Tag: kayaking

Don Det – Four Thousand Islands


Don Det is an island in the Si Phan Don (Four Thousand Islands) archipelago in the southern part of Laos. Here’s where it’s situated in Laos:

Getting There

I decided to take a huge gamble and travel from Vang Vieng to Don Det in one journey. Looking back, this may not have been the best idea. Nevertheless, I did arrive there in one piece. I started on a mini bus from Vang Vieng-Vientiane which was probably the most comfortable aspect of the journey despite the windy roads and need-for-speed driver. Vientiane-Pakse was to be a night bus. This was basically a bus with no seats and mattresses on the floor. I had very little space even though I’m 5’5″. I feel sorry for anyone over 6ft!

The final part of the journey felt like the longest. I arrived in Pakse around 6.30am. The bus to Si Phan Don arrived within 30 minutes and we loaded our luggage on. Unfortuantely, for us, someone had left a bag of garbage on the bus and it smelled terrible. Once the bus finally got moving, it was apparent that the air con was not working. The bus wasn’t even half full, so our driver kept calling his friends and waiting at the side of the road for them for up to half an hour to catch the bus. By this point, I’d been travelling for over 20 hours, I was hungry and tired and was less than impressed with the driver waiting for so long in the heat for his friends. Eventually, the bus arrived in Nakasong – 23 hours after I’d left Vang Vieng!

The last leg of the journey was to catch a boat from Nakasong to Don Det.

don det pier four thousand islands laos Alex Explores the World

Don Det Pier

Activities in Don Det

There’s a tour which every tour company in Don Det sells and it’s the one every tourist ends up doing. The tour is similarly priced regardless of where it’s booked (I paid 170,000kip). The tour is a day of kayaking around different parts of Four Thousand Islands, including visiting two waterfalls and seeing Irrawaddy dolphins in the Mekong. The tour includes breakfast and lunch.

I booked the tour with a friend and we arrived at the meeting point for breakfast at 8.30am. I had scrambled eggs for breakfast but there were other options to choose from, such as pancakes and fruit. The group left at 9.30am in kayaks. The first section of river was relatively straightforward, although towards the end there was a lot of ‘island’ dodging (by islands, I mean tangles of reeds/bushes – this is why this area is called Four Thousand Islands). Some people in the group were unable to dodge these ‘islands’ and ended up capsizing. Funny for us, probably less funny for them. The guides should probably have checked that everyone was competent enough to kayak.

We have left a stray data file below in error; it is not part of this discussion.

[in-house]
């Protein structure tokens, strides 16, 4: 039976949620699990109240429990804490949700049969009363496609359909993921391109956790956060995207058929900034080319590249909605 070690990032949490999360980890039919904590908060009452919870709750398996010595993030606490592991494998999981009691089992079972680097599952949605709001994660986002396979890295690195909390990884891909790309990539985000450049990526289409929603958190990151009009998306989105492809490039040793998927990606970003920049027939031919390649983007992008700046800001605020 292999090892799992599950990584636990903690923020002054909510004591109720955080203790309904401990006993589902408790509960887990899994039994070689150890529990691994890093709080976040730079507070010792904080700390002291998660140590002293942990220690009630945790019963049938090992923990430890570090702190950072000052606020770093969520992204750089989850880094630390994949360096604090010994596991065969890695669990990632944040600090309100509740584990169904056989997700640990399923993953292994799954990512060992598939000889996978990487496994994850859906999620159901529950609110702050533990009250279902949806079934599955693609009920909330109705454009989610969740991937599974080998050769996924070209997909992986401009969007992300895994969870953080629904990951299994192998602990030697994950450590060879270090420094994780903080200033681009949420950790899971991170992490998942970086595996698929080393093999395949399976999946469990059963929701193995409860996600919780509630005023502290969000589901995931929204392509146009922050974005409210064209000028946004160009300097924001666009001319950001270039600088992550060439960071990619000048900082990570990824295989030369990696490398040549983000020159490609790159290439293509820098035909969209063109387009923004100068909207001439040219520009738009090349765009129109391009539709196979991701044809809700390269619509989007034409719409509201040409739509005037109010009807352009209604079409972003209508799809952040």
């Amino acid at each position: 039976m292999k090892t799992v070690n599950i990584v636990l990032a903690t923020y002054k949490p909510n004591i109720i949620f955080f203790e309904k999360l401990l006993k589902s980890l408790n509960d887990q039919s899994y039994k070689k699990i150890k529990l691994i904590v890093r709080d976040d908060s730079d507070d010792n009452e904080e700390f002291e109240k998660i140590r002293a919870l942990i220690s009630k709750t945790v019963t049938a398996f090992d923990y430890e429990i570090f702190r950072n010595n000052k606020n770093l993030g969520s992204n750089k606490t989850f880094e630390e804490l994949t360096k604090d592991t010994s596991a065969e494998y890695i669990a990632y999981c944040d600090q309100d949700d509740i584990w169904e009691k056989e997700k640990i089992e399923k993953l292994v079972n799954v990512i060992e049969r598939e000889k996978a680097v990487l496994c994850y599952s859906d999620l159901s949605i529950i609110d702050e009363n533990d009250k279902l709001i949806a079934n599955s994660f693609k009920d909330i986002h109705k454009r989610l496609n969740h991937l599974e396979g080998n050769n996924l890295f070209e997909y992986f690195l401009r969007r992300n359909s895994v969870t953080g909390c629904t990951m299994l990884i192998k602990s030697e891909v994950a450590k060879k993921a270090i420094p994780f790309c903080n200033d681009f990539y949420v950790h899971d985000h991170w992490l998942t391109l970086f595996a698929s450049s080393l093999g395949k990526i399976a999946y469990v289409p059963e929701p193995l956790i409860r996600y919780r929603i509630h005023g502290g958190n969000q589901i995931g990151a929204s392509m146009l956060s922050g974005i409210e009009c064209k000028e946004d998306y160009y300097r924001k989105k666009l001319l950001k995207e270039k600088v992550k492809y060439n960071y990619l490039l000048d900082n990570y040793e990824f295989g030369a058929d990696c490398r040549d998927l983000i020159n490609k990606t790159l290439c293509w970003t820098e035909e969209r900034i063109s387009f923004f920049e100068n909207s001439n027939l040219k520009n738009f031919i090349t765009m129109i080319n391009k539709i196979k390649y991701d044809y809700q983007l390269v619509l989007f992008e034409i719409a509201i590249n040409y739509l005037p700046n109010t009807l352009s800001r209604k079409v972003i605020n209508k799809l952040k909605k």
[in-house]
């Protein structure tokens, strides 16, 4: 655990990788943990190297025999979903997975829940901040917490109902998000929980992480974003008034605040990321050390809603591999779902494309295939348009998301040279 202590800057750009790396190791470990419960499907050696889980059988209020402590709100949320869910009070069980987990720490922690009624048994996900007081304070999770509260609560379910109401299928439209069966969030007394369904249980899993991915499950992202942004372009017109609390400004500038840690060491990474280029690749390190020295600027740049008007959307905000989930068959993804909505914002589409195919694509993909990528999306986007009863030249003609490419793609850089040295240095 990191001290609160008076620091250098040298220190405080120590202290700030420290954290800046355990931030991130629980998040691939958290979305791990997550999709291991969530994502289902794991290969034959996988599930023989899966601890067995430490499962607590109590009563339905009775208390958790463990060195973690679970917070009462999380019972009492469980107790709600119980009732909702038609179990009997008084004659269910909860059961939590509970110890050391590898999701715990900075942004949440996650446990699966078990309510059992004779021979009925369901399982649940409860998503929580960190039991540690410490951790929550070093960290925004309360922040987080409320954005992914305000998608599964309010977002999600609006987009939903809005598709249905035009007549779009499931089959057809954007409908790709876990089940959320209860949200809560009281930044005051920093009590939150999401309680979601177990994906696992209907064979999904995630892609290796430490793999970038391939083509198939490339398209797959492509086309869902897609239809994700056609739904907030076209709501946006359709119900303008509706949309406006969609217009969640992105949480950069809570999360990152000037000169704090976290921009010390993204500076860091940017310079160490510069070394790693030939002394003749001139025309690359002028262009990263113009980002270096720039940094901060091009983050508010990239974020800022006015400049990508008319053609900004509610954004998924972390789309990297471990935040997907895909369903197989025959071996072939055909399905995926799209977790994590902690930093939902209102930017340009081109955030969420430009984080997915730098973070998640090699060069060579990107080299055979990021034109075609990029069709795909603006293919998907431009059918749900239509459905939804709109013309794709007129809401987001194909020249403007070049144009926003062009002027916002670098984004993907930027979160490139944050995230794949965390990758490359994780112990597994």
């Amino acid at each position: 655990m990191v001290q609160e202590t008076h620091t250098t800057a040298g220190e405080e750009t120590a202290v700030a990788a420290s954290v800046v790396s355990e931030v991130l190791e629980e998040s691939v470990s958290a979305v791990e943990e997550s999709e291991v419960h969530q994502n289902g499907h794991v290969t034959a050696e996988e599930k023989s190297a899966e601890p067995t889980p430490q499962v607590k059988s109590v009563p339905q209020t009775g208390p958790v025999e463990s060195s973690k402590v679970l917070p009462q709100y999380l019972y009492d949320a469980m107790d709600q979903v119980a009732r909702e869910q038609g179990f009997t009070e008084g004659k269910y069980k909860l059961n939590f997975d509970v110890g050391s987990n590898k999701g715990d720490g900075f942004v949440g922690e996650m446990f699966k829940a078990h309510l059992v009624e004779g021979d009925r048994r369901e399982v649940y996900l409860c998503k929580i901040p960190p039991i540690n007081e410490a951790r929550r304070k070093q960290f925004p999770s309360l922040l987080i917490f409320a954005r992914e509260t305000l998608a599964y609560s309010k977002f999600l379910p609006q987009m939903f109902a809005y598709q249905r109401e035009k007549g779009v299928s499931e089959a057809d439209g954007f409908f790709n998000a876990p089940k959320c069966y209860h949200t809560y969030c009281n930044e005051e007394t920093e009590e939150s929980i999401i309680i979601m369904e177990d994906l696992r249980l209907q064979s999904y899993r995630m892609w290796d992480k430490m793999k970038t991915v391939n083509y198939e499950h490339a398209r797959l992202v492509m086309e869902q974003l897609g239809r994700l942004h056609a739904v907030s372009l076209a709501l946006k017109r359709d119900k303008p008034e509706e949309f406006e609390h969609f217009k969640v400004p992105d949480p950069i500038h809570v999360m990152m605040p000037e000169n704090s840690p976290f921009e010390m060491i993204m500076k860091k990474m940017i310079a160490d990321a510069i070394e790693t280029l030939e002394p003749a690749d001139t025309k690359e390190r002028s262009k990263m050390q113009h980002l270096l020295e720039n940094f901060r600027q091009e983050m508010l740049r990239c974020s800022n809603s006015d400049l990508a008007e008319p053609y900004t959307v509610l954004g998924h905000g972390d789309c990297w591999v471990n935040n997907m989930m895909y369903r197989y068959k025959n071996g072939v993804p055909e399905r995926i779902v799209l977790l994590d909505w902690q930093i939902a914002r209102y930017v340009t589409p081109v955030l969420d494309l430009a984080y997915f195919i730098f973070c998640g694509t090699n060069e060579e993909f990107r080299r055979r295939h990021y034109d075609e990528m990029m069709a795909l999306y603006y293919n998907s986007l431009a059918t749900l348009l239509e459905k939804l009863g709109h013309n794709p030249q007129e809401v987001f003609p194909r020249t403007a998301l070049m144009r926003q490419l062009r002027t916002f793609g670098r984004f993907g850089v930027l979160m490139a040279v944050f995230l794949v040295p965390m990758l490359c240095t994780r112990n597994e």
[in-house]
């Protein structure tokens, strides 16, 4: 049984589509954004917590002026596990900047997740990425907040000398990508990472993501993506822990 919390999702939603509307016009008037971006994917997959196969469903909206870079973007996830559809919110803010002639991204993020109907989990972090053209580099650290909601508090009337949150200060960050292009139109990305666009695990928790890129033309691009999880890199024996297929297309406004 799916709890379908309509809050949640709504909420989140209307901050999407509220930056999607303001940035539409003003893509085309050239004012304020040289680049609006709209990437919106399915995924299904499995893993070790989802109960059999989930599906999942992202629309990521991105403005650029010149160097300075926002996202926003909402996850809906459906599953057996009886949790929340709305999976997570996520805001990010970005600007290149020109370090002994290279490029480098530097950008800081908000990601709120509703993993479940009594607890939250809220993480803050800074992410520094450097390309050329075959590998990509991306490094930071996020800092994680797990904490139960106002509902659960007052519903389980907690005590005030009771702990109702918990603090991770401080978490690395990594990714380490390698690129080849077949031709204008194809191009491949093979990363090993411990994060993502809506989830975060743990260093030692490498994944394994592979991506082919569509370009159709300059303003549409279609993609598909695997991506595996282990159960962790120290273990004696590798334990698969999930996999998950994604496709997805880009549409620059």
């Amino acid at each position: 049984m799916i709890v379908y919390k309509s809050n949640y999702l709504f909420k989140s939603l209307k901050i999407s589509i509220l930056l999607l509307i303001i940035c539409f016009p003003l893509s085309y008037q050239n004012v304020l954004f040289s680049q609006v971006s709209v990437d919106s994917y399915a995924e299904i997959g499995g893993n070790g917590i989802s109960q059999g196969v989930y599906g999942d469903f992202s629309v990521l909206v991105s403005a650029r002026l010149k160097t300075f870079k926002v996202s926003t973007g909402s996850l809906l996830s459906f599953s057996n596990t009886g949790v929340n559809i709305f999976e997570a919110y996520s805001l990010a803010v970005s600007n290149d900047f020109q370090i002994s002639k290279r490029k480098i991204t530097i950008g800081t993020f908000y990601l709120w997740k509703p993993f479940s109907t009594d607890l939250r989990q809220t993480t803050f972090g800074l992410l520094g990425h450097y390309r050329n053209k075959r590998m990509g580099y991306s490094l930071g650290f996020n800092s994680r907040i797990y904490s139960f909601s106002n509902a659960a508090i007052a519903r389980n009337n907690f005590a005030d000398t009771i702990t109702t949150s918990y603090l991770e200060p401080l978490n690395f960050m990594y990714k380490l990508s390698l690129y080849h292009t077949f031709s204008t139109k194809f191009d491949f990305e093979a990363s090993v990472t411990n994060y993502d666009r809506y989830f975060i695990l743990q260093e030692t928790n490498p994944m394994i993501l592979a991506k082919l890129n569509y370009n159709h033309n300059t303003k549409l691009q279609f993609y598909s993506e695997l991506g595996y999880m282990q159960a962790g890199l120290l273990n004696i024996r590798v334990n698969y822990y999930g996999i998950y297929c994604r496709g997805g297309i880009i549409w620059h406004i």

We walked to the first waterfall of the day – a torrent of rushing water. The guides spent a while attempting, and succeeding, to catch fish with their hands. We had lunch by the side of the river which was a mix of mashed potatoes, bread, skewers, and vegetables. There was very little shade by the river so we were exposed to the intensity of the midday sun.

Waterfalls & Dolphins

After lunch, it was time to get back into the kayaks, this time in search of Irrawaddy dolphins. We kayaked down the Mekong, close to the border with Cambodia. We were lucky enough to spot a few dolphins from a distance. A rainstorm rolled in so we paddled as fast as we could to get out of the torrential rain, to no avail.

The next stop was to see the largest waterfall in South East Asia (by volume), Khonephapheng Falls.

don det waterfall khonephapheng falls laos four thousand islands Alex Explores the World

It certainly wasn’t the most spectacular waterfall to look at, but the sheer volume of water makes it impressive.

The last activity of the day was to kayak from Nakasong back to Don Det. By this point I was sunburnt, tired and eager for a shower. We paddled back as quickly as our arms would allow, racing the other kayakers.

don det sunset four thousand islands laos Alex Explores the World

Where to Stay

I stayed in Don Det for 3 nights which was more than enough for me. The first night I stayed in one of the typical riverside bungalows which are all over the island. These wooden bungalows are very basic and very cheap – only 40,000 kip per night. There was a fan in the room and an ensuite. For the next couple of nights I stayed in a guesthouse called Mama Leurth’s which was 60,000 kip per night and was a lot nicer than the riverside bungalow. This room had the option of air con for an additional cost and had wifi in the rooms.

Final Thoughts

Don Det was a lovely final stop in Laos. I enjoyed the laid back atmosphere of this small island. I went in low season so there were plenty of accommodation options. There are many restaurants on the island which all offer reasonably priced food. I felt like Don Det was more relaxed than the other places I’d visited in Laos and is a must visit for anyone in the area!